SOUNDING on Cambodia, July 2, 2010

So many things have been going on since I took an extended vacation from blogging, but here are some of the Cambodian stories I’ve been following and wondering about:


FTUWKC Renounces Ties to Political Parties

I’ve been wanting to blog this for a few days now, but have been unavoidably distracted by other concerns. I think this is marvelous news and a smart step for the Free Trade Union of the Workers of the Kingdom of Cambodia – FTUWKC. The FTUWKC, along with the Cambodian Independent Teacher’s Union (CITU) and the Coalition of Cambodian Apparel Workers’ Democratic Union (C.CAWDU), are the only three truly independent and democratic unions in Cambodia. Regular readers of this blog have heard lots about the FTUWKC from me, but this recent move is worth noting.

The FTUWKC, which was founded by members of the Sam Rainsy Party, including Chea Vichea, was often thought of (and thought of by members and leaders) as a sort of labor wing of the politically liberal SRP. No more: with the experience of organized struggles under their belted kramas, the FTUWKC has formally renounced political associations in favor of a strategy based solely on organization and action. Bravo!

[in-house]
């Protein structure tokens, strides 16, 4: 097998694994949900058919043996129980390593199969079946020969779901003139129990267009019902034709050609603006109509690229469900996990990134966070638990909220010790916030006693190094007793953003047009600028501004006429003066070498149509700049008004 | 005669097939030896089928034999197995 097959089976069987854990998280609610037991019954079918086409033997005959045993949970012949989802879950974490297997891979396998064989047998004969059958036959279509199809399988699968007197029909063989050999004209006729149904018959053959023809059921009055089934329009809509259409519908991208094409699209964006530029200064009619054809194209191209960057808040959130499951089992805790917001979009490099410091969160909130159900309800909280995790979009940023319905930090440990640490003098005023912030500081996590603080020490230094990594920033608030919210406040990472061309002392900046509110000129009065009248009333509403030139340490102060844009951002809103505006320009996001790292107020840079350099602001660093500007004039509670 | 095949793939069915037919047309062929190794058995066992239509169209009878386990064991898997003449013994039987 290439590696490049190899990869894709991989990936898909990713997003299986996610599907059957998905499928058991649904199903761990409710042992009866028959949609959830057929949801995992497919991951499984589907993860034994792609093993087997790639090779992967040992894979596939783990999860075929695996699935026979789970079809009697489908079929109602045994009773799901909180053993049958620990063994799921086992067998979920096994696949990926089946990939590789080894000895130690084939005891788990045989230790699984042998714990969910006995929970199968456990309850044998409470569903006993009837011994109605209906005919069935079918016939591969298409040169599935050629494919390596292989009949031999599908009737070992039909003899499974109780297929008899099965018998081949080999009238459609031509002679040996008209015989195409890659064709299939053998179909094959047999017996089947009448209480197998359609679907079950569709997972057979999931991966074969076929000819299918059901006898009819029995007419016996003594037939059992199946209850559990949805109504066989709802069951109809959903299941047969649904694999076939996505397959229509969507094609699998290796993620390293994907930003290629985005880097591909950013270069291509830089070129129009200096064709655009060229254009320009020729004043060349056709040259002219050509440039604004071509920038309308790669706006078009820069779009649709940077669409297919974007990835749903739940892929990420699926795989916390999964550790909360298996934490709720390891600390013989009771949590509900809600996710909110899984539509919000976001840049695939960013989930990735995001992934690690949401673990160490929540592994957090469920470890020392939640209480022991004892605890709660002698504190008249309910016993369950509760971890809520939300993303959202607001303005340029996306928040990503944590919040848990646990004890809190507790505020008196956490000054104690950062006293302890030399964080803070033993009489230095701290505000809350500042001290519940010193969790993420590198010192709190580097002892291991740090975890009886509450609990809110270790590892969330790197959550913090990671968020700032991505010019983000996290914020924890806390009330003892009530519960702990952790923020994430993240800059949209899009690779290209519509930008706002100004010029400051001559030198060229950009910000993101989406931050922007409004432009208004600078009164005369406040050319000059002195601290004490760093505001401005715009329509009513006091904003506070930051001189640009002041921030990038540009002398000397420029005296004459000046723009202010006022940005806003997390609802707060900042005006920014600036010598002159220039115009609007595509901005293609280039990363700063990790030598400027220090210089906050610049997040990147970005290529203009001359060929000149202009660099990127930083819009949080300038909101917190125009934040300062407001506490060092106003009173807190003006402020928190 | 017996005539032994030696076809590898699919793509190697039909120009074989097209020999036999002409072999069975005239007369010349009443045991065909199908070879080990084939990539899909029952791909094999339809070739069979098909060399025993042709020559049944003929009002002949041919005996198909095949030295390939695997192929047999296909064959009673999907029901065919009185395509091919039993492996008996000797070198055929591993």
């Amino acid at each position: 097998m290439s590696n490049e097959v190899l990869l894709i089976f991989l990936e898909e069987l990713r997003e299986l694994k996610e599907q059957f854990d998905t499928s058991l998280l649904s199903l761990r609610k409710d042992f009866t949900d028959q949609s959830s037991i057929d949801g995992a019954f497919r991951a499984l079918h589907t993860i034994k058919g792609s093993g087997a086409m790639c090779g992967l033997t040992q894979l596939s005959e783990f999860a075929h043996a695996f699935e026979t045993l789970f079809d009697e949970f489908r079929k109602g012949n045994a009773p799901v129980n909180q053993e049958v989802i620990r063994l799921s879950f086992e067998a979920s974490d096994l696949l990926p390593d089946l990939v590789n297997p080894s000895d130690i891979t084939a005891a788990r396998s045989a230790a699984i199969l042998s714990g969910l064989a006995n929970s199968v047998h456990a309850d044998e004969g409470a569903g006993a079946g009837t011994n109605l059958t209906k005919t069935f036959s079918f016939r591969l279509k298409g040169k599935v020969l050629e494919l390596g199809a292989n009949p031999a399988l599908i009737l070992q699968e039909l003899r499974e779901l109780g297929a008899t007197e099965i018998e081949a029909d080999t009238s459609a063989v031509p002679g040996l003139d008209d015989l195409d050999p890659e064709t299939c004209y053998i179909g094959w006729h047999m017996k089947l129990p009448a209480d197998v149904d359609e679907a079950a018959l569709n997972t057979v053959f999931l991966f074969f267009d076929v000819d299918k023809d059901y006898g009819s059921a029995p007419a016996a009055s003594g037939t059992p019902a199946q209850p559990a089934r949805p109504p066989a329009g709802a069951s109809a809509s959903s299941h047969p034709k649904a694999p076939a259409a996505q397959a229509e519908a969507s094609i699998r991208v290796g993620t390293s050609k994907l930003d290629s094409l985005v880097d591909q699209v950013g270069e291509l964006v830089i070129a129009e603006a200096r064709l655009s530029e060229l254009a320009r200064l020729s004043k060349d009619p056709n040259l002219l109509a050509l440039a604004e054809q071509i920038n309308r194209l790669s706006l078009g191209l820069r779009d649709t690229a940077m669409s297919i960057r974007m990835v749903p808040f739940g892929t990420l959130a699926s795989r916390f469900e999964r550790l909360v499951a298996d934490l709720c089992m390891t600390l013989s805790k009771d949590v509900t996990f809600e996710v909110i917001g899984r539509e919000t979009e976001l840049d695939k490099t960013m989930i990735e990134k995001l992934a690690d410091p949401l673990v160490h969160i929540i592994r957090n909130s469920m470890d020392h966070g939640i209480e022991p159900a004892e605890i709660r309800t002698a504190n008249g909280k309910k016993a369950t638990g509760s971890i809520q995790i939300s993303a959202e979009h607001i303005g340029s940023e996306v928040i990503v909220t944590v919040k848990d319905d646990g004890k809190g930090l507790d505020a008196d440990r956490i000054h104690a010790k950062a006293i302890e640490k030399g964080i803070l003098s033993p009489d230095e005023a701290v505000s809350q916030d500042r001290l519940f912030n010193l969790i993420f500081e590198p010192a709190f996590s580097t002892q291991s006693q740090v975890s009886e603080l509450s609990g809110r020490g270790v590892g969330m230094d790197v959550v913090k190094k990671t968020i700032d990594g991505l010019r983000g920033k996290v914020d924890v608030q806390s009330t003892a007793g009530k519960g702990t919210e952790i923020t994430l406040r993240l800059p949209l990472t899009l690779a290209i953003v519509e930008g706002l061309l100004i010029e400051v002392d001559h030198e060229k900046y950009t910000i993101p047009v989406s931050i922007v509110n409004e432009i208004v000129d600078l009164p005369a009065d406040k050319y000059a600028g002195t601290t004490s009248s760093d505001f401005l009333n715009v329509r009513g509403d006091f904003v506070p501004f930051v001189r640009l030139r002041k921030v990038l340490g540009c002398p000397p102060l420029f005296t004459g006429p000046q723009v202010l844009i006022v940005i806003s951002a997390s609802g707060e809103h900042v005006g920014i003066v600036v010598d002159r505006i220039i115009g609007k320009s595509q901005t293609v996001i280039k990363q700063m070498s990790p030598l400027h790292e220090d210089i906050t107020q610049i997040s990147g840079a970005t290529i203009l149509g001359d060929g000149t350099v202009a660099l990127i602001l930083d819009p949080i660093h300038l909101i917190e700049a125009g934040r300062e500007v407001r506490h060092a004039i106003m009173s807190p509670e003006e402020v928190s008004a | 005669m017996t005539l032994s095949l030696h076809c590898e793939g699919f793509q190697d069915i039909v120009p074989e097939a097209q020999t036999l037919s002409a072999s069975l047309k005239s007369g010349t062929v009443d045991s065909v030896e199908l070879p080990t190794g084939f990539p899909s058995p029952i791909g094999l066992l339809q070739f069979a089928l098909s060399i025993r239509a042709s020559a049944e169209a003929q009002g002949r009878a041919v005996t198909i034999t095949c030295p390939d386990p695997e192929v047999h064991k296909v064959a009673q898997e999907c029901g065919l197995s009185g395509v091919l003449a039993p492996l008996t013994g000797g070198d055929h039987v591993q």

Instead of relying on the good will of people whom they help elect, the workers of the FTU are making plain that their strategy takes their rights, the value they create, and their futures, into their own hands.

The Phnom Penh Post published a brief piece on last week noting that the courting of the workers by politicians, including the SRP, “marks the rise of industrial workers as a powerful constituent.” In that same article, Chea Mony foreshadowed this week’s decision, saying

“[P]olitical parties have been cheating workers since 1993.”

“Every song they sing is sweet,” he said, urging workers not to be lured into a false sense of hope by the rhetoric.

“Consider each party’s policy platform on labor issues before deciding which one to support in the elections,” he said.

This week, with the renouncing of political association, Chea Mony made that point even clearer: instead of capitalizing on the increased power of Cambodia’s organized workers to make short-term and unreliable political gains (even gains through the historically-affiliated SRP), they now refuse to endorse any candidate. [PPP]

Bravo, Fellow Workers!